GIFs capture moments. Generally the more colorful the moment, the better the GIF. When you see a dog in a tie and shades breakdancing as “+ 2000 pt” flashes in the bottom of the frame, you have a hard time peeling your eyes away. You notice that the dog has this weightlifter's grimace, that there is a smiley on the power meter with an emo haircut, that the character pointing at the dog is fairly busty. Welcome to Obscure Video Games, a motherload for this brand of insanity.
Obscure Video Games is a Tumblr with a self-evident title. It catalogs animated GIFs from all manner of obscure video games in a blog roll tantamount to an amusement park for the id. The Tumblr is run by a guy named Steve, who makes all of the animated GIFs that appear on it. Start scrolling through Obscure Video Games and you'll get sucked into a veritable wonderland of arcane (and, well, arcade) digital fantasies. You'll find the cover for an old atari game called Dishaster and, eventually, a breathing house. Gunman's Proof sees a humanoid cactus hugging a cowboy. The same game features the titular gunman slapping his rump in the direction of an opponent.
Steve's favorite games are “Wacky, over-the-top Japanese titles,” whose absurd animations double as deep enigmas. Who exactly is this character with antennas watching a man walk his dog into a bathroom in Ganbare Neo Poke-Kun? Why is the statue of liberty screaming in the background of arcade fighting game, Best of Best? Is that supposed to be a portrait of Jesus behind the dazed and dizzy muscle man in Capcom's Captain Commando? And by the way, doesn't the gunman in Gunman's Proof kind of look like a Sambo character?
It all started simply, probably no differently than your own Tumblr. Steve just wanted to follow some other Tumblrs, and when he registered his own, he figured that he might as well give it a theme. Steve had been gaming on and off since the late '70s, and had lately seen internet as an excellent opportunity to collect ROMs, or pirated rips of video games often played with an emulator which could transform his computer into any gaming console he desired. The newly inaugrated blog “Seemed like a good excuse to finally play [the downloaded games] and share my experiences.”
As is so often the case with Tumblr users, Steve found GIFs to be particularly effective content. “I usually skip videos, because they take too long to watch. And screenshots are nice, but they don't really grab my attention.” He grabbed some free GIF-making software and went to work on his ROM collection. Some of these games he remembered from back in the day, some of them he find out about from other places on the internet. Some of them were made for old arcade consoles, some of them are contemporary Nintendo DS games. Some of the games he bought, most of them he pirated.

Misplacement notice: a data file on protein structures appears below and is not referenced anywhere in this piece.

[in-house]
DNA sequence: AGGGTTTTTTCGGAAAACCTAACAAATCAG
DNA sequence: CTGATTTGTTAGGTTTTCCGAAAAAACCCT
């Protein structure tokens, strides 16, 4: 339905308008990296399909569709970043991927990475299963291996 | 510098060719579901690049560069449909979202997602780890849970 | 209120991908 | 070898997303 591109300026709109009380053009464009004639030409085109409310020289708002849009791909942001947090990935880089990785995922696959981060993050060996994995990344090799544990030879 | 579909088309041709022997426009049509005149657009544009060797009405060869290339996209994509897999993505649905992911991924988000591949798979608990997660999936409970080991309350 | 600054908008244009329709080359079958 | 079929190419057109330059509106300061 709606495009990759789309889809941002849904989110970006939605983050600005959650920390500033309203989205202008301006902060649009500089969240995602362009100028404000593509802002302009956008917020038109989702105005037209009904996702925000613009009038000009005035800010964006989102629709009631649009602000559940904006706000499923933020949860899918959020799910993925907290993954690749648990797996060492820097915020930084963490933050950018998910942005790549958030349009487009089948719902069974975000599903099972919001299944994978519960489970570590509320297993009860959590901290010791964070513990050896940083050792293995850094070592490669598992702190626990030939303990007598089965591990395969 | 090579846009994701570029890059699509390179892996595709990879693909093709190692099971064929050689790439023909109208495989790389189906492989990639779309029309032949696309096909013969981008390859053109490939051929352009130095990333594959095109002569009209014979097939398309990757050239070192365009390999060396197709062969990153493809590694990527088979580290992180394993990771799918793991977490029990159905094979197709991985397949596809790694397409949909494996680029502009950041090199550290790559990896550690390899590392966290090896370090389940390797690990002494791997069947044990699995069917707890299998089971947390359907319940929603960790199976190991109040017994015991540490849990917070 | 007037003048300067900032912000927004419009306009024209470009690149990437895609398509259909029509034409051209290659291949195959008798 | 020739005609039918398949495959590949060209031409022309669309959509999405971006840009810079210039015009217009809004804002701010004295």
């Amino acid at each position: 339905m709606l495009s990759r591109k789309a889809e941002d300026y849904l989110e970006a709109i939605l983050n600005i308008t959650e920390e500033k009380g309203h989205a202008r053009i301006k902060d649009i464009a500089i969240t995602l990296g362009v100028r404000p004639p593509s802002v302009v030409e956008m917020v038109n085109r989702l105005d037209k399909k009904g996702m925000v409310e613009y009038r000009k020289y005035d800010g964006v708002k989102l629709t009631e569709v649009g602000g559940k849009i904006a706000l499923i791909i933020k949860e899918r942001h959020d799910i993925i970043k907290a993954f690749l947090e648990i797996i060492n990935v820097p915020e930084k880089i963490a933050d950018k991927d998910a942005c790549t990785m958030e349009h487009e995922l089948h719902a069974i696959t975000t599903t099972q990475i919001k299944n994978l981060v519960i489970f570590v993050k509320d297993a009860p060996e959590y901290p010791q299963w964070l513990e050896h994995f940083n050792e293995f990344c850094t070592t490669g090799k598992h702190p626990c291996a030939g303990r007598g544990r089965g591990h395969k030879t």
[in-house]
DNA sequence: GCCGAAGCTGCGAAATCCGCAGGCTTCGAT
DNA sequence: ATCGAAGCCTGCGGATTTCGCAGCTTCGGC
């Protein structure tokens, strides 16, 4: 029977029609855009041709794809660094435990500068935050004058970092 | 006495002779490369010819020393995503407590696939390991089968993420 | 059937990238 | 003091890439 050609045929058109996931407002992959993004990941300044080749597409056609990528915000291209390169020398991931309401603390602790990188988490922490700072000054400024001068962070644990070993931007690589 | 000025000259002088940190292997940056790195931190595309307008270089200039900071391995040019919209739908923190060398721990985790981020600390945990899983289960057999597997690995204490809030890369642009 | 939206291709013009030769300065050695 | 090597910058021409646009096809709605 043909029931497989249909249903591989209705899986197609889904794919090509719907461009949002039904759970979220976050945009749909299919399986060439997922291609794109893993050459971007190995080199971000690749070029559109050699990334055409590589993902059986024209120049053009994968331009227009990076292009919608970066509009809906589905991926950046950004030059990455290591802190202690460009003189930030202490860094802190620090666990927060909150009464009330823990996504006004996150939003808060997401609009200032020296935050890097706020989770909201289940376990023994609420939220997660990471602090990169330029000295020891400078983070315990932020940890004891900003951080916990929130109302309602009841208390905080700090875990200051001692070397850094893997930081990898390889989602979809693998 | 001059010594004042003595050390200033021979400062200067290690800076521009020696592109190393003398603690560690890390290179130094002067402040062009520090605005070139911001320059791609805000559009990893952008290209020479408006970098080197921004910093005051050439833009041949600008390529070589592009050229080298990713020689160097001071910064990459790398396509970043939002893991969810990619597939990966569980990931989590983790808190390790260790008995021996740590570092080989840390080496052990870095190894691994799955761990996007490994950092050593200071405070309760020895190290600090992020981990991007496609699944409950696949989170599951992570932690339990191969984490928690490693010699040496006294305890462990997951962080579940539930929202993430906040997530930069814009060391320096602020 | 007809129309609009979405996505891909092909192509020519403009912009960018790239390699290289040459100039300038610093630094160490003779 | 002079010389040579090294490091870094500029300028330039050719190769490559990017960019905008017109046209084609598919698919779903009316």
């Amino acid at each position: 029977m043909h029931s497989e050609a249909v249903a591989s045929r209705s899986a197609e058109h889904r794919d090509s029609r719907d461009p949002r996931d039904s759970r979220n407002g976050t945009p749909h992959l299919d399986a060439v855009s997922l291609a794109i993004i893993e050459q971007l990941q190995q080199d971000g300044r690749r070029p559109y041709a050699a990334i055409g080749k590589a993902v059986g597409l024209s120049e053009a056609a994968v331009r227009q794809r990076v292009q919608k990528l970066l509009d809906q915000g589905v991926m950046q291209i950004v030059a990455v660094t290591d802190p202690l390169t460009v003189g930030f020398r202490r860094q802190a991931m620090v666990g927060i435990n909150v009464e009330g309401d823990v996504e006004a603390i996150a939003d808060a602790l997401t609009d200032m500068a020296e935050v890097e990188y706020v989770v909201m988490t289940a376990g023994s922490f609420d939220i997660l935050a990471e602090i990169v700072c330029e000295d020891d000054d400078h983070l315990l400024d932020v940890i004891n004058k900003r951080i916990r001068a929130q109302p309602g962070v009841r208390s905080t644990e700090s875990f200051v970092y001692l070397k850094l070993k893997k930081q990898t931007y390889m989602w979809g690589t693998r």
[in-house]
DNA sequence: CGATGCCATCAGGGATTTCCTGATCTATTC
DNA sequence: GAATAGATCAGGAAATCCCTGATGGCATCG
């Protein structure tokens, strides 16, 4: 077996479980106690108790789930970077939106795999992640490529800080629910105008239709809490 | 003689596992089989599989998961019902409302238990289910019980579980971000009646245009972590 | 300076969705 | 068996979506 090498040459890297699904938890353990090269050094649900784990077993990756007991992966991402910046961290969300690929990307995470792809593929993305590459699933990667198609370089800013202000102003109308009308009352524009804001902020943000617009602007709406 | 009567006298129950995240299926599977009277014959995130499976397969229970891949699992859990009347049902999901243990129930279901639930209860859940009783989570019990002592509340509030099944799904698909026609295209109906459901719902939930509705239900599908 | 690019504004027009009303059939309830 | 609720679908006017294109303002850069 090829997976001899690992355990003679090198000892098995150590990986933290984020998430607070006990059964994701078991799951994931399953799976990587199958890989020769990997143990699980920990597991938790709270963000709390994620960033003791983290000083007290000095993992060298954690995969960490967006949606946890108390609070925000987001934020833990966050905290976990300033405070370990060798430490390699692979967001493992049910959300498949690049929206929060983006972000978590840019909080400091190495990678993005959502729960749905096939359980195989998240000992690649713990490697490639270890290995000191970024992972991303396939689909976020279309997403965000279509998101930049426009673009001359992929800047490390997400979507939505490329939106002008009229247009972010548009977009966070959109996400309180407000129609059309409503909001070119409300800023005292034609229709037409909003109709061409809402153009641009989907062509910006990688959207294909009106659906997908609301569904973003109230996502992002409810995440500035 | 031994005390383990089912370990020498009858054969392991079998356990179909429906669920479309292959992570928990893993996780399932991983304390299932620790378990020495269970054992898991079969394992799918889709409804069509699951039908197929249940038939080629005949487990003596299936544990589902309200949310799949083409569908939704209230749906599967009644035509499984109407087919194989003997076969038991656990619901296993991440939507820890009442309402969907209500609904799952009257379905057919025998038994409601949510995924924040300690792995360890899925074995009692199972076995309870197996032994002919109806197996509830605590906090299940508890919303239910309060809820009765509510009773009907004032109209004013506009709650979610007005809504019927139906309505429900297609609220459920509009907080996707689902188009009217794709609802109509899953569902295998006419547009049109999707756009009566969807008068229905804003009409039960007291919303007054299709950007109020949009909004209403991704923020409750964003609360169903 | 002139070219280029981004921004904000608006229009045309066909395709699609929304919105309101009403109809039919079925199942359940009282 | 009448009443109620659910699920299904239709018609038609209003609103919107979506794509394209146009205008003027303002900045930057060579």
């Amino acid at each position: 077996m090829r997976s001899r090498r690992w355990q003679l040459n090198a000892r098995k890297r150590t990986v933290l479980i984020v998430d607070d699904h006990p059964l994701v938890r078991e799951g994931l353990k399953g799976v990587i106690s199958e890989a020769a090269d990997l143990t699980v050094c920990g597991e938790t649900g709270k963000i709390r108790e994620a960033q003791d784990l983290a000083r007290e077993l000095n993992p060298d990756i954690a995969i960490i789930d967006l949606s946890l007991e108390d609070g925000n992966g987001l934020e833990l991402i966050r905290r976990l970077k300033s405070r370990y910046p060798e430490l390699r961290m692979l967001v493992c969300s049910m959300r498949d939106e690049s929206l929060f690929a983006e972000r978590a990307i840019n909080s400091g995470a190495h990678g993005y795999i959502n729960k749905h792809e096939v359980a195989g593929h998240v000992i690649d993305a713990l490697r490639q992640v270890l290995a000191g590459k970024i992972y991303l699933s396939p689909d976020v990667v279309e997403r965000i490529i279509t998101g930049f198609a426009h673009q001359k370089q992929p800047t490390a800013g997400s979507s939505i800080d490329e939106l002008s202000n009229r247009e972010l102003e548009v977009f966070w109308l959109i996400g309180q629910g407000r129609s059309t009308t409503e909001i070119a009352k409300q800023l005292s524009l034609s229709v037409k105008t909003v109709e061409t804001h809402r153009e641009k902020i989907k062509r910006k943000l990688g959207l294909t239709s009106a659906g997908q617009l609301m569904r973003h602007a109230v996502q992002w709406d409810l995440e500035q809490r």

On the topic of his pirating habits, Steve said that “I'm not proud of it, and I make no excuses for my behavior.” On one hand, there do seem to be blanket ethical issues which engulf the entirety of media, be they ebooks or blockbuster films or Grateful Dead bootlegs. But on the other, blogs like Obscure Video Games, Mutant Sounds, and UbuWeb lend a second life to little-seen cultural artifacts, many of which now enjoy the liberty of existing outside of the commercial environs which likely proved them liabilities back in the day. It's hard to imagine that the NES game Mr. Gimmick, for instance, sold particularly well. We now know by the recent news of Atari's video game graveyard in New Mexico exactly how companies treated flops like its infamous ET game for the 2600.
Blogs such as Obscure Video Games exist as crucial pop cultural archives which sustain limitless possibilities to influence and inspire others. At the very least, it prevents these hallucinatory visions from being lost to time. Even if Steve feels queasy about the pirate aspect, he does acknowledge that games like the ones displayed on his blog just aren't made anymore. “Japanese games aren't dominating industry the way they used to. They don't make as many games, and a lot of the good ones—ones that would have easily been [brought stateside] ten years ago—now are deemed too risky.”
Indeed, it seems like video game developers are more likely to plunge money into gritty violence or World of Warcraft-style fantasy than the cartoonish id candy displayed on Obscure Video Games. Yet in an online museum like this, these treasures are not lost.
For more obscure gaming insanity see: http://obscurevideogames.tumblr.com/